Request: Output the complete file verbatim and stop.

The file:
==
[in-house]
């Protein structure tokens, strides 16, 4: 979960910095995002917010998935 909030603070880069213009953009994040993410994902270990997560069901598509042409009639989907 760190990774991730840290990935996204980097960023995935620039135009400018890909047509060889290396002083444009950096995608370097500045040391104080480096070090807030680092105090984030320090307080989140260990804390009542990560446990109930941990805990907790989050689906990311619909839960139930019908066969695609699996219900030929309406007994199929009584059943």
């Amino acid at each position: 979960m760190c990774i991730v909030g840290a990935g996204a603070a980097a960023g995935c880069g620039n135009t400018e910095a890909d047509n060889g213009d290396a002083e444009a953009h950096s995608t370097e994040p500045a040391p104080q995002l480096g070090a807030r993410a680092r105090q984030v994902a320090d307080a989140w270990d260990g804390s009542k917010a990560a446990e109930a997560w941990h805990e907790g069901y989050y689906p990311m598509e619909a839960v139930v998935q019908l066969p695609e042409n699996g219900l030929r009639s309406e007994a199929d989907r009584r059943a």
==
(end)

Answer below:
[in-house]
């Protein structure tokens, strides 16, 4: 979960910095995002917010998935 909030603070880069213009953009994040993410994902270990997560069901598509042409009639989907 760190990774991730840290990935996204980097960023995935620039135009400018890909047509060889290396002083444009950096995608370097500045040391104080480096070090807030680092105090984030320090307080989140260990804390009542990560446990109930941990805990907790989050689906990311619909839960139930019908066969695609699996219900030929309406007994199929009584059943």
């Amino acid at each position: 979960m760190c990774i991730v909030g840290a990935g996204a603070a980097a960023g995935c880069g620039n135009t400018e910095a890909d047509n060889g213009d290396a002083e444009a953009h950096s995608t370097e994040p500045a040391p104080q995002l480096g070090a807030r993410a680092r105090q984030v994902a320090d307080a989140w270990d260990g804390s009542k917010a990560a446990e109930a997560w941990h805990e907790g069901y989050y689906p990311m598509e619909a839960v139930v998935q019908l066969p695609e042409n699996g219900l030929r009639s309406e007994a199929d989907r009584r059943a």